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Sacred Mysteries: The structural honesty of the Last of the Goths

here was quite a hoo-ha over the rebuilding of the chapel of Tonbridge School after its destruction by fire in 1988. The architect of its rebuilding, Donald Buttress, called it “a messy and very damaging affair”.

A gargoyle tribute at Chichester Cathedral to Donald Buttress, its Surveyor to the Fabric, 1985–2007 - Lesley Pardoe / Alamy
A gargoyle tribute at Chichester Cathedral to Donald Buttress, its Surveyor to the Fabric, 1985–2007 - Lesley Pardoe / Alamy© Lesley Pardoe / Alamy

That phrase came in a letter in 1992 to Kenneth Powell (at the time architectural correspondent of this newspaper, and widely known for his work with Save Britain’s Heritage). Now Powell has written a study of Buttress’s life and work that elucidates the controversy. Buttress, now 90, was at Westminster Abbey (of which he was Surveyor of the Fabric for more than a decade) to see the book launched after a service of choral Evensong.

Among the pejorative terms thrown at Buttress during the rebuilding of Tonbridge School Chapel was “Modernist”. It is true that he used modern materials for the new roof above the old brick walls, all that were left from the Edwardian chapel of 1902.

The new wooden roof was given steel beams, grey-blue with red detailing. Above internal stone wall-shafts, steel “upswingers” – horn-shaped bundles of curved metal rods – secure the roof ties. Halfway down the nave, from two pairs of roof beams, hang inverted triangular steel frames. These support six-foot chandeliers suspended from the roof ridge and also stiffen the roof to support an external roof turret topped by a cupola and flèche.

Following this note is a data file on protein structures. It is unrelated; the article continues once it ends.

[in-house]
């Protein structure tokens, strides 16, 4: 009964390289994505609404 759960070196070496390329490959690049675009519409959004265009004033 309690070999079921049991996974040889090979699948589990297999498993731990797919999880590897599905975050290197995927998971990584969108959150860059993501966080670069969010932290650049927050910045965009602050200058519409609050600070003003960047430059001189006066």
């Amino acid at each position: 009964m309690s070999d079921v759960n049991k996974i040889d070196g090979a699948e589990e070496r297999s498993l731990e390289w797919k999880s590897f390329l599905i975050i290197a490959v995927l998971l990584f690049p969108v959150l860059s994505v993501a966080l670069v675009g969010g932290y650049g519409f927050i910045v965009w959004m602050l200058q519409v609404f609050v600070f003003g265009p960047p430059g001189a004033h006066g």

Buttress had not wanted to replicate the roof spirelet lost in the fire. For one thing, it would be expensive. He wanted to extend an existing stair turret at one corner to accommodate a bell-cote. But he adjusted his plans. The leadwork of the new roof turret was to win an award for its craftsmanship. Indeed, the whole chapel possesses the spirit of Arts and Crafts. Buttress believed the chapel embodied much of his architectural credo: “directness, structural honesty and expression, rooted in history but definitely of its own time”.

Powell narrates an early passage in the architect’s life to explain his conviction that “all great Gothic buildings are capable of growth and enrichment”. Buttress did his National Service at St Athan, Glamorgan. Not far away was Llandaff Cathedral, badly damaged by bombing, but in 1957 restored with a striking addition to the nave. It was a great concrete parabola arch, allowing sight of the east end, but acting like a medieval pulpitum or stone screen. On this arch stood a vertical cylinder on which was fixed a sculpted figure of Christ in Majesty by Jacob Epstein. The architect responsible for this was George Pace (1915-75). Buttress thought it a 20th-century masterpiece.

When Buttress became Surveyor to the Fabric of Chichester Cathedral in 1985, he took Pace’s ideas with him. Though a conservationist, he agreed with Pace’s opposition to “arid preservationism which ignored liturgical and aesthetic issues” in Powell’s words. Buttress sometimes found it hard to accept that the shape of church buildings should be decided by secular elements in the conservation lobby. While surveyor, Buttress contributed to a beguiling little book on the collapse of Chichester spire in 1861. His years at the cathedral are commemorated by a carved gargoyle.

As Surveyor of the Fabric of Westminster Abbey, 1988-99, Buttress restored the exuberantly Perpendicular Henry VII’s Chapel, replacing more than 300 of its carved elements, many the decayed work of Thomas Gayfere, the early 19th-century master mason. Here and elsewhere Buttress formed part of a long tradition and did not repudiate the sobriquet accorded him as “the Last of the Goths”.

Reference: The Telegraph: Opinion by Christopher Howse


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